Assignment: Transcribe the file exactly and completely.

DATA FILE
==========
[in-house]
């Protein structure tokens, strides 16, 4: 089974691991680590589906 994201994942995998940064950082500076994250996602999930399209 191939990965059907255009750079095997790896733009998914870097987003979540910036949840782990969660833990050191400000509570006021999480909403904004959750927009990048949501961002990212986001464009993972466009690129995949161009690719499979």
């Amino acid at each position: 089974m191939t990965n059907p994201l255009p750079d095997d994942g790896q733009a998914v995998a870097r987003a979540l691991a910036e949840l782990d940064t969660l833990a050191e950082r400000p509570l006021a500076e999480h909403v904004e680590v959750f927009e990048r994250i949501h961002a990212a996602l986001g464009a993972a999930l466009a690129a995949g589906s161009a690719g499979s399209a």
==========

[in-house]
């Protein structure tokens, strides 16, 4: 089974691991680590589906 994201994942995998940064950082500076994250996602999930399209 191939990965059907255009750079095997790896733009998914870097987003979540910036949840782990969660833990050191400000509570006021999480909403904004959750927009990048949501961002990212986001464009993972466009690129995949161009690719499979």
């Amino acid at each position: 089974m191939t990965n059907p994201l255009p750079d095997d994942g790896q733009a998914v995998a870097r987003a979540l691991a910036e949840l782990d940064t969660l833990a050191e950082r400000p509570l006021a500076e999480h909403v904004e680590v959750f927009e990048r994250i949501h961002a990212a996602l986001g464009a993972a999930l466009a690129a995949g589906s161009a690719g499979s399209a």